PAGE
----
3.5.  Yield

    Data pertaining to grain and straw yield are presented in Table 6. Applying customized fertilizers to pearl millet gave significantly more yield (grain and straw yield) over no fertilizer. The addition of customized fertilizer recorded significantly higher grain (2,010 kg ha-1) and straw (3,417 kg ha-1) yield, which was higher by 59.14 and 41.67% respectively, over control. Achieving higher yield due to customized fertilizer ascribed to the balanced supply of the nutrients to the plants as per the demand and slow release matrix (Kumar and Singh, 2017; Singh et al., 2016a; Singh et al., 2017; Singh et al., 2020).

    Substantial variations in grain and straw yield of pearl millet have also been recorded due to different hybrids undertaken in the experimentation. Among pearl millet hybrids, ‘MPMH 17’ out yielded (1,958 kg ha-1) followed by ‘RHB 173’ (1,795 kg ha-1). In terms of straw yield, ‘MPMH 17’ recorded 3,466 kg straw ha-1 followed by ‘RHB 173’ (3,170 kg ha-1), which was significantly superior over the rest of the hybrids. The differences in dry matter production and nutrient use acquisition efficiencies between the hybrids of pearl millet might be attributed to the effect of the genetic makeup of the hybrids. These findings are closely correlated by Arshewar et al. (2018), Lagat et al. (2018) and Bijarnia et al. (2020).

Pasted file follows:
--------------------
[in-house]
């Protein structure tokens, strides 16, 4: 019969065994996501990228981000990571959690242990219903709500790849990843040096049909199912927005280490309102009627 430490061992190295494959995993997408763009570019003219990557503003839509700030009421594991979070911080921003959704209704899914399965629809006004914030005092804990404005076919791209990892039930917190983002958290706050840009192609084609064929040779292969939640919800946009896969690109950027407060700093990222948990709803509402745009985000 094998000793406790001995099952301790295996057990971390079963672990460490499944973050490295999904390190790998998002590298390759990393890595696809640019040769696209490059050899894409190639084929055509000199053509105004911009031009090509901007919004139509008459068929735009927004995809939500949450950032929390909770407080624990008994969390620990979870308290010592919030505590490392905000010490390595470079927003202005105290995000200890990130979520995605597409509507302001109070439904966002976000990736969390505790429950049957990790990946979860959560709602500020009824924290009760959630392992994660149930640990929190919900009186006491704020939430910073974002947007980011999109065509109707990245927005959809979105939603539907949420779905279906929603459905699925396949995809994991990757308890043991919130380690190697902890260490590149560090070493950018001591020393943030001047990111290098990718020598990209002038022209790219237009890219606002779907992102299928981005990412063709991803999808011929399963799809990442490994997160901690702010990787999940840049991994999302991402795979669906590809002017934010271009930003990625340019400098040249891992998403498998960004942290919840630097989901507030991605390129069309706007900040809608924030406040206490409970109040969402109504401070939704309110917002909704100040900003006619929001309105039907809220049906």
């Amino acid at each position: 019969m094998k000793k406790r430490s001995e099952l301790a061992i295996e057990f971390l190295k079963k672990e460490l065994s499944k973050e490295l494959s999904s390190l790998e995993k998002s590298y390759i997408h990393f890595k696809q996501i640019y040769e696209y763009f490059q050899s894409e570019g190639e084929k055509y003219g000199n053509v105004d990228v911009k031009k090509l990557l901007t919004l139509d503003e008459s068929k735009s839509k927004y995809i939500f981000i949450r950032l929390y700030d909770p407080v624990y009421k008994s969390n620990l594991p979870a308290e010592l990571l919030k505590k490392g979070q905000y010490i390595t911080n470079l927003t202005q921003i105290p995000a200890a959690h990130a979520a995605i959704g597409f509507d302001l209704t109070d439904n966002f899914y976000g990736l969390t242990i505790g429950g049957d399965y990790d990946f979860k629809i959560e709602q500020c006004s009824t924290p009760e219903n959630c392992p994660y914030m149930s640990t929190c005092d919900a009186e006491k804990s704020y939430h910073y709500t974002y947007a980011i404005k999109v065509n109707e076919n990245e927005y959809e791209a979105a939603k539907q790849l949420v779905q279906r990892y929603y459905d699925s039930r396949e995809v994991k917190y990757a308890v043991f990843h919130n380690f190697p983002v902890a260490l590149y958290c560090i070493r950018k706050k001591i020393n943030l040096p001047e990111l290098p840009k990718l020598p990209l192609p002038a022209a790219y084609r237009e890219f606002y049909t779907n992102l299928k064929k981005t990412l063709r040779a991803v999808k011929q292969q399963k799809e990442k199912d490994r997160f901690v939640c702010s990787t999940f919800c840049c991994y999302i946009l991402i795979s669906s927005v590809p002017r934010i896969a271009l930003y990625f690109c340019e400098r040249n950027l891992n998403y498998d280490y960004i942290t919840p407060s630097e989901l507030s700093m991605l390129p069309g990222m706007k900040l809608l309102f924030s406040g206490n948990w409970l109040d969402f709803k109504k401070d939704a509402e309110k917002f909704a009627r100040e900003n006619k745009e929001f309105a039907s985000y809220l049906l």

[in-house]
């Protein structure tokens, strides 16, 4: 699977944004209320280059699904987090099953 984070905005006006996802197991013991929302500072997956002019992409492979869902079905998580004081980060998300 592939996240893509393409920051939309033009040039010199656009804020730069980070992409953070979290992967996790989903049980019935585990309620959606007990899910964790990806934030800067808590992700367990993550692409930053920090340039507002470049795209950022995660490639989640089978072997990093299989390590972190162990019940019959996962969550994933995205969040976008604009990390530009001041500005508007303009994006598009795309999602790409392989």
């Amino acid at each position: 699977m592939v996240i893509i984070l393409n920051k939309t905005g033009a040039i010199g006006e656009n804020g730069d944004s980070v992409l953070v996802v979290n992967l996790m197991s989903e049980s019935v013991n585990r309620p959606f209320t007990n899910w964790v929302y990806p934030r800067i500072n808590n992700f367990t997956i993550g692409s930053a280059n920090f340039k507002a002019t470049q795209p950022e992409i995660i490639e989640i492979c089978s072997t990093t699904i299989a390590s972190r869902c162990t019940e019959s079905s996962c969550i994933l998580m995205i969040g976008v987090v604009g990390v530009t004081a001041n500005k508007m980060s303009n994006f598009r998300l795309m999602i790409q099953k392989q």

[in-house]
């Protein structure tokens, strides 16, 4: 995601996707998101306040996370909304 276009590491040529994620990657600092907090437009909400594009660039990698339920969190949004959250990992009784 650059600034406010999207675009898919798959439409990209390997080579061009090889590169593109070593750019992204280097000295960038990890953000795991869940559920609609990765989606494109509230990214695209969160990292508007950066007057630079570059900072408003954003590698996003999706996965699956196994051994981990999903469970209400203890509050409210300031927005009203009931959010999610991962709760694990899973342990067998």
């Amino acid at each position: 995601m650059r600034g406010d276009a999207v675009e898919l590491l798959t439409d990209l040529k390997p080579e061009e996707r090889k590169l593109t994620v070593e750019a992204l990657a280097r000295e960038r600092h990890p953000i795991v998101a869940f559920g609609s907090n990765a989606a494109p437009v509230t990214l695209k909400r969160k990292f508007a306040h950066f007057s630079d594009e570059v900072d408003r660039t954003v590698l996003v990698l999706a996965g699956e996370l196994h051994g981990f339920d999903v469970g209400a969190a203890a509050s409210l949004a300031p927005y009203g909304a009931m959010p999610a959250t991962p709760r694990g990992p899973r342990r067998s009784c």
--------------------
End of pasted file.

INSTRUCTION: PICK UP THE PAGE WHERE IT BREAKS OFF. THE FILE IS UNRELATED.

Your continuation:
• Conclusion

    Application of customized fertilizer (6:6:2:1) to pearl millet gave substantially higher grain yield (2010 kg ha-1) and straw yield (3417 kg ha-1). Micronutrient fortification (Zn, Fe, Mn and Cu) of grain and straw has been achieved with the application of customized fertilizer. Moreover, pearl millet hybrid ‘MPMH 17’ recorded significantly higher grain (1,958 kg ha-1) and straw (3,466 kg ha-1). Among hybrids, ‘HHB 67 Improved’ fetched the greatest concentration of Zn, Fe and Mn in the grain.


  • Further Research

    The slow release matrix of the developed customized fertilizer grade (6:6:2:1) should be tested under different soil types for all the individual elements viz; N, P, K and Zn.


  • Acknowledgement

    The authors duly acknowledge the support received from the ICAR-All India Coordinated Research Project on Pearl Millet, Agricultural Research Station, Mandor, Jodhpur (Agriculture University, Jodhpur). Our sincere thanks are also due to the College of Agriculture, Agriculture University, Jodhpur for providing facilities for accomplishing the research work.